CAS  PubMed  Article  Google Scholar 

  53. Thangarajah H., Yao D.C., Chang E.I., Shi Y.B., Jazayeri L., Vial I.N., Galiano R.D., Du X.L., Grogan R., Galvez M.G., Januszyk M., Brownlee M., Gurtner G.C.: The molecular basis for impaired hypoxia-induced VEGF expression in diabetic tissues. Proc Natl Acad Sci U S A. 106(32), 13505–13510 (2009)

    CAS  PubMed  PubMed Central  Article  Google Scholar 

  54. Oliveira L., Lages A., Gomes R., Neves H., Familia C., Coelho A., Quintas A.: Insulin glycation by methylglyoxal results in native-like aggregation and inhibition of fibril formation. BMC Biochem. 12(1), 41 (2011)

    CAS  PubMed  PubMed Central  Article  Google Scholar 

  55. Chumsae C., Gifford K., Lian W., Liu H., Radziejewski C.H., Zhou Z.S.: Arginine modifications by methylglyoxal: discovery in a recombinant monoclonal antibody and contribution to acidic species. Anal Chem. 85(23), 11401–11409 (2013)

    CAS  PubMed  Article  Google Scholar 

  56. Kinsky O.R.: Dicarbonyl Protein Adduction: Plasminogen as a Target and Metformin as a Scavenging Therapeutic in Type 2 Diabetes. PhD thesis. PhD thesis. University of Arizona, Tucson, USA (2014)

    Google Scholar 

  57. Queisser M.A., Yao D., Geisler S., Hammes H.P., Lochnit G., Schleicher E.D., Brownlee M., Preissner K.T.: Hyperglycemia impairs proteasome function by methylglyoxal. Diabetes. 59(3), 670–678 (2010)

    CAS  PubMed  Article  Google Scholar 

  58. Brock J.W.C., Cotham W.E., Thorpe S.R., Baynes J.W., Ames J.M.: Detection and identification of arginine modifications on methylglyoxal-modified ribonuclease by mass spectrometric analysis. J Mass Spectrom. 42(1), 89–100 (2007)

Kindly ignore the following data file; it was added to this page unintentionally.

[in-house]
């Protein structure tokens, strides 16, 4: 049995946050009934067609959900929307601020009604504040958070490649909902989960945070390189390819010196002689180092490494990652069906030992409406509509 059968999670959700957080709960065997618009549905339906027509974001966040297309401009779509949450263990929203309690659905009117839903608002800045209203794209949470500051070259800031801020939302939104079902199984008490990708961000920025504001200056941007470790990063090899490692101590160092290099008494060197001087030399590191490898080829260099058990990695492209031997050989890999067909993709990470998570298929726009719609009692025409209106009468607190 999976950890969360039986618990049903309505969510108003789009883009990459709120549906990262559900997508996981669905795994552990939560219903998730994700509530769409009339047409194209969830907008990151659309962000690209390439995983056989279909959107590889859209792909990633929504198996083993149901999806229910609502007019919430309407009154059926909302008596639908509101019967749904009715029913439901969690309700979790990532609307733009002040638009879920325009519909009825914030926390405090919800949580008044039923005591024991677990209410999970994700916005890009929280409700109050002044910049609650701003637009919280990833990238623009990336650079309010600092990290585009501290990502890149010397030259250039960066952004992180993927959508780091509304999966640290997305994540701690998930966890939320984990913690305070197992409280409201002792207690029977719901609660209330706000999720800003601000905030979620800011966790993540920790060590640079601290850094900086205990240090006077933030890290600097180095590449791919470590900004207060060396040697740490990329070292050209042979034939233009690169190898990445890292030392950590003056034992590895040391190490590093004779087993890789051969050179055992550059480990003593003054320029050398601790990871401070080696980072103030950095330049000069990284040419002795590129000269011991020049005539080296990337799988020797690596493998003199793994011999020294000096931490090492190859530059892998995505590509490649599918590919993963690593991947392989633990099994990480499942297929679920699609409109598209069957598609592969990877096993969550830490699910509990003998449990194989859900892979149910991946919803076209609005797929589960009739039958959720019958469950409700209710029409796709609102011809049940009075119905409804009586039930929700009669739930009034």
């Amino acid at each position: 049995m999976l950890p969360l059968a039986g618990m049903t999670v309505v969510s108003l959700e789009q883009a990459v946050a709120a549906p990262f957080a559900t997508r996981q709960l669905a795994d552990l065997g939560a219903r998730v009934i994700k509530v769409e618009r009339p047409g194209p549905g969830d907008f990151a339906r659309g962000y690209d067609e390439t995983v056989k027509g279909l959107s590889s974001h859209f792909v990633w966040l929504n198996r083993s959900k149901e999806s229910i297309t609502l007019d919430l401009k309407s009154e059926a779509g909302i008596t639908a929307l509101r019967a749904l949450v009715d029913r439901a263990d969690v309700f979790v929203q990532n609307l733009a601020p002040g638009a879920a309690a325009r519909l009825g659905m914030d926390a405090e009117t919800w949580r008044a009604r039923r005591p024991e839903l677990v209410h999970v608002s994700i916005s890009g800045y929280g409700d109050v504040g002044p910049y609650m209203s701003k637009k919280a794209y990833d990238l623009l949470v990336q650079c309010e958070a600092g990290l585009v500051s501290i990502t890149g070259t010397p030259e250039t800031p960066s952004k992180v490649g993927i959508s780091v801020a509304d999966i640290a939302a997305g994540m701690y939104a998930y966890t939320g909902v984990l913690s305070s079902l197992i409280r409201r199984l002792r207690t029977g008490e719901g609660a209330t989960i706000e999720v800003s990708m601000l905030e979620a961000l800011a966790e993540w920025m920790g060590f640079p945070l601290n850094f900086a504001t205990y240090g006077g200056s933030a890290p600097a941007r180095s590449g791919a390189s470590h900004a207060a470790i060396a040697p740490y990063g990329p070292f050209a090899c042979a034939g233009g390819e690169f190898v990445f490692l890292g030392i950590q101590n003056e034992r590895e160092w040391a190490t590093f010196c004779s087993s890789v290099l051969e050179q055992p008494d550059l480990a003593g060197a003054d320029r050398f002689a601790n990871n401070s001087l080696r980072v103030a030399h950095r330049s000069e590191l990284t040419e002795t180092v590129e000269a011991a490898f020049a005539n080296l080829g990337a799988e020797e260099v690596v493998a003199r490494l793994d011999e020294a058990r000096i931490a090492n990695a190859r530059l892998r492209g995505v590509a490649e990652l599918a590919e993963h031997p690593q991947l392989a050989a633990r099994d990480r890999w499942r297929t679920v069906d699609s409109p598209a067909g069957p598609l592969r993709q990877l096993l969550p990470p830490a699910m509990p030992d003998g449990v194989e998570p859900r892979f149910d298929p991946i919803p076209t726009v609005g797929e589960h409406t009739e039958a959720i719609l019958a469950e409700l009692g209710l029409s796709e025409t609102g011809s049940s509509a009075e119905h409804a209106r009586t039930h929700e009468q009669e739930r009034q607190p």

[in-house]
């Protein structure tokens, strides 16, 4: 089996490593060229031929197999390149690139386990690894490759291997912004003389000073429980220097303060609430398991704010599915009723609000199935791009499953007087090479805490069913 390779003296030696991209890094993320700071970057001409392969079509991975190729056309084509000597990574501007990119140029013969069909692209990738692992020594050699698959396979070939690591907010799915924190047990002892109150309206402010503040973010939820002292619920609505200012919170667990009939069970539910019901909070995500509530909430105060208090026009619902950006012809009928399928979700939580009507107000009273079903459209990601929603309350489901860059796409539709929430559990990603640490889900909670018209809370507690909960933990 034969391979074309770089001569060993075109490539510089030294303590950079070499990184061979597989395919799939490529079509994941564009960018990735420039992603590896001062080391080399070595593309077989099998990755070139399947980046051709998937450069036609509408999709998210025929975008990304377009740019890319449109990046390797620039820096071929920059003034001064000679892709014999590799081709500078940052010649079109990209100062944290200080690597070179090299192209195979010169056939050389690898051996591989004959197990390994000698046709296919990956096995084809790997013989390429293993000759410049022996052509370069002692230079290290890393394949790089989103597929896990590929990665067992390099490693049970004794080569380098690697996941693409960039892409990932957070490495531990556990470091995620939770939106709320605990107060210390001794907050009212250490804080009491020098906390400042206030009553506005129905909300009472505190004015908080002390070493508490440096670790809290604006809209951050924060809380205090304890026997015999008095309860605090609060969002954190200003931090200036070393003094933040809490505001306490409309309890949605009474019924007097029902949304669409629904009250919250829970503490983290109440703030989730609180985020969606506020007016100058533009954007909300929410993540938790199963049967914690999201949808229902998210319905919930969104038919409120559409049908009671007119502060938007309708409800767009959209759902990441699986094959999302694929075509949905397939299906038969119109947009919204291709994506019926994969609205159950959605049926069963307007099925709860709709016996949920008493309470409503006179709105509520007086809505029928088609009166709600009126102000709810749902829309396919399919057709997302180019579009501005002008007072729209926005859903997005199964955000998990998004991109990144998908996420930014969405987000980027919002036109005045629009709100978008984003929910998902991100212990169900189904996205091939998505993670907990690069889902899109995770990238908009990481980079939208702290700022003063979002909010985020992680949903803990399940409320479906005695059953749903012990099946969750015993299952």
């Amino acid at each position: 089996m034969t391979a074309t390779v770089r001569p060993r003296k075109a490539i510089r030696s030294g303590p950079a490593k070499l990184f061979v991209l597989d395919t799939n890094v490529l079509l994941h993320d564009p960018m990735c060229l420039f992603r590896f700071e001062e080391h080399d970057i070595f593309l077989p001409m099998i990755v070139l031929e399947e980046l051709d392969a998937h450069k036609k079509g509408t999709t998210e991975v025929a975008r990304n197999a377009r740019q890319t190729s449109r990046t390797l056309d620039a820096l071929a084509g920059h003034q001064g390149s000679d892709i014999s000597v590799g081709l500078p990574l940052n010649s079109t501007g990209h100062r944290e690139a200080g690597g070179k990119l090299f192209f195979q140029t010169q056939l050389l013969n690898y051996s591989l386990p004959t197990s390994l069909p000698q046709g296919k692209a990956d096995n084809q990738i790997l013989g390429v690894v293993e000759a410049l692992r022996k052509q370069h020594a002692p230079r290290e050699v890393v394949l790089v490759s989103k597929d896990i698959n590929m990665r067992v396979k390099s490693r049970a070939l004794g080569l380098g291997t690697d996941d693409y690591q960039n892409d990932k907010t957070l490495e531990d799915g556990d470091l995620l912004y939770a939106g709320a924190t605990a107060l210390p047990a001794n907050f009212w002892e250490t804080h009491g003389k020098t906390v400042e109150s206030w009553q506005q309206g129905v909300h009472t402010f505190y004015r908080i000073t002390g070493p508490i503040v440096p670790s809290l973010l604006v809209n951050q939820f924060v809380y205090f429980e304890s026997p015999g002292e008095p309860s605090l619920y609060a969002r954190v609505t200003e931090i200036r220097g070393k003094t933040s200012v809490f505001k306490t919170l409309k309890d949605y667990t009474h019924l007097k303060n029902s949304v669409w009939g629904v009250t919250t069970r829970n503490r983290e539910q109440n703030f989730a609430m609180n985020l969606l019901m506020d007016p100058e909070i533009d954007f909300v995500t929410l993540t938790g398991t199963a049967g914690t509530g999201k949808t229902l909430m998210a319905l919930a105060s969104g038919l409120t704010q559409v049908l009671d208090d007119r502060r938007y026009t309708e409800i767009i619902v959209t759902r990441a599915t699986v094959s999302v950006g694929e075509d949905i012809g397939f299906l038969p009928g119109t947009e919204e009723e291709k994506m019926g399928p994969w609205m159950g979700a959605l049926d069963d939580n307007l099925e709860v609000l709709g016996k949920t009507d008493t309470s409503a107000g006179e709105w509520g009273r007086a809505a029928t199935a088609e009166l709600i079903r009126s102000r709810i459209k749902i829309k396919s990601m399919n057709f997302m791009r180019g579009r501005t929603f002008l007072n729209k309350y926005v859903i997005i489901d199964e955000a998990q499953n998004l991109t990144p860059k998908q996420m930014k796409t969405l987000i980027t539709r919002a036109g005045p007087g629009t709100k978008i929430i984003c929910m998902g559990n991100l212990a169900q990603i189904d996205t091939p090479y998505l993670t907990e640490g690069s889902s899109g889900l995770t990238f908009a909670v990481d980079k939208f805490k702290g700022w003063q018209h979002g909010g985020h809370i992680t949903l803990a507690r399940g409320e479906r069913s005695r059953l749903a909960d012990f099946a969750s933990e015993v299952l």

CAS  PubMed  Article  Google Scholar 

  59. Cotham W.E., Metz T.O., Ferguson P.L., Brock J.W.C., Hinton D.J.S., Thorpe S.R., Baynes J.W., Ames J.M.: Proteomic analysis of arginine adducts on glyoxal-modified ribonuclease. Mol Cell Proteomics. 3(12), 1145–1153 (2004)

    CAS  PubMed  Article  Google Scholar 

  60. Kimzey, M.J., Yassine, H.N., Riepel, B.M., Tsaprailis, G., Monks, T.J., Lau, S.S.: New site(s) of methylglyoxal-modified human serum albumin, identified by multiple reaction monitoring, alter warfarin binding and prostaglandin metabolism. Chem Biol Interact 192(1–2), 122–128 (2011).

  61. Ahmed N., Dobler D., Dean M., Thornalley P.J.: Peptide mapping identifies hotspot site of modification in human serum albumin by methylglyoxal involved in ligand binding and esterase activity. J. Biol. Chem. 280(7), 5724–5732 (2005)

    CAS  PubMed  Article  Google Scholar 

  62. Yao D., Taguchi T., Matsumura T., Pestell R., Edelstein D., Giardino I., Suske G., Rabbani N., Thornalley P.J., Sarthy V.P., Hammes H.P., Brownlee M.: High glucose increases angiopoietin-2 transcription in microvascular endothelial cells through methylglyoxal modification of mSin3A. J Biol Chem. 282(42), 31038–31045 (2007)

    CAS  PubMed  Article  Google Scholar 

  63. Agalou S., Ahmed N., Babaei-Jadidi R., Dawnay A., Thornalley P.J.: Profound mishandling of protein glycation degradation products in uremia and dialysis. J Amer Soc Nephrol. 16(5), 1471–1485 (2005)